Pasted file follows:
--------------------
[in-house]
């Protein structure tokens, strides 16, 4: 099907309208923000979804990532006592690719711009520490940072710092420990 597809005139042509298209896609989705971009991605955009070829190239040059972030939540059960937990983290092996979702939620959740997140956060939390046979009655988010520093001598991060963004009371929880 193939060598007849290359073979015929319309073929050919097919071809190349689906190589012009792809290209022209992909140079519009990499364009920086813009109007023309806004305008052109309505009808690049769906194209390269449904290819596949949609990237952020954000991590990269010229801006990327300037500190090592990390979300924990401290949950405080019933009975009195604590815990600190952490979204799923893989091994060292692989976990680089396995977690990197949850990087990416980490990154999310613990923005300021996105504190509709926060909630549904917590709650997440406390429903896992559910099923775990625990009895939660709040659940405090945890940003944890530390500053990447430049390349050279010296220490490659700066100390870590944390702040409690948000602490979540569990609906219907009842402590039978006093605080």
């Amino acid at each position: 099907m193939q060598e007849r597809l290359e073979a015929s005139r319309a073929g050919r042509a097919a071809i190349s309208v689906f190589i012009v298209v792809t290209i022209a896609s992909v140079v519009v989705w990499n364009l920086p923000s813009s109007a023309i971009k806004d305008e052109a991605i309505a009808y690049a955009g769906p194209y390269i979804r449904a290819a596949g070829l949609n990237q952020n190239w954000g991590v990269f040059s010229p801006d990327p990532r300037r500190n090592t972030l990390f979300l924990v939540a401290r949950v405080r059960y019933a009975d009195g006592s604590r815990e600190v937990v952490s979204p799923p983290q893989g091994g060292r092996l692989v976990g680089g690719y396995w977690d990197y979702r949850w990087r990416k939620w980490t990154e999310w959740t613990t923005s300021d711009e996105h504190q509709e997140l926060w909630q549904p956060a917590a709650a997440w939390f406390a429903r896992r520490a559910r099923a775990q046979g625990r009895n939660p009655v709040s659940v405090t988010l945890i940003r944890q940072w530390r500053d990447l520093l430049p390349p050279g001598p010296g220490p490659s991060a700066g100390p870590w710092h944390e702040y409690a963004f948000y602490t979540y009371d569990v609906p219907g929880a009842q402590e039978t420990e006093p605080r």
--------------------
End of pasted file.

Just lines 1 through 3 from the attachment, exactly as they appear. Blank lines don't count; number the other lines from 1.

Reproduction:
[in-house]
């Protein structure tokens, strides 16, 4: 099907309208923000979804990532006592690719711009520490940072710092420990 597809005139042509298209896609989705971009991605955009070829190239040059972030939540059960937990983290092996979702939620959740997140956060939390046979009655988010520093001598991060963004009371929880 193939060598007849290359073979015929319309073929050919097919071809190349689906190589012009792809290209022209992909140079519009990499364009920086813009109007023309806004305008052109309505009808690049769906194209390269449904290819596949949609990237952020954000991590990269010229801006990327300037500190090592990390979300924990401290949950405080019933009975009195604590815990600190952490979204799923893989091994060292692989976990680089396995977690990197949850990087990416980490990154999310613990923005300021996105504190509709926060909630549904917590709650997440406390429903896992559910099923775990625990009895939660709040659940405090945890940003944890530390500053990447430049390349050279010296220490490659700066100390870590944390702040409690948000602490979540569990609906219907009842402590039978006093605080």
């Amino acid at each position: 099907m193939q060598e007849r597809l290359e073979a015929s005139r319309a073929g050919r042509a097919a071809i190349s309208v689906f190589i012009v298209v792809t290209i022209a896609s992909v140079v519009v989705w990499n364009l920086p923000s813009s109007a023309i971009k806004d305008e052109a991605i309505a009808y690049a955009g769906p194209y390269i979804r449904a290819a596949g070829l949609n990237q952020n190239w954000g991590v990269f040059s010229p801006d990327p990532r300037r500190n090592t972030l990390f979300l924990v939540a401290r949950v405080r059960y019933a009975d009195g006592s604590r815990e600190v937990v952490s979204p799923p983290q893989g091994g060292r092996l692989v976990g680089g690719y396995w977690d990197y979702r949850w990087r990416k939620w980490t990154e999310w959740t613990t923005s300021d711009e996105h504190q509709e997140l926060w909630q549904p956060a917590a709650a997440w939390f406390a429903r896992r520490a559910r099923a775990q046979g625990r009895n939660p009655v709040s659940v405090t988010l945890i940003r944890q940072w530390r500053d990447l520093l430049p390349p050279g001598p010296g220490p490659s991060a700066g100390p870590w710092h944390e702040y409690a963004f948000y602490t979540y009371d569990v609906p219907g929880a009842q402590e039978t420990e006093p605080r």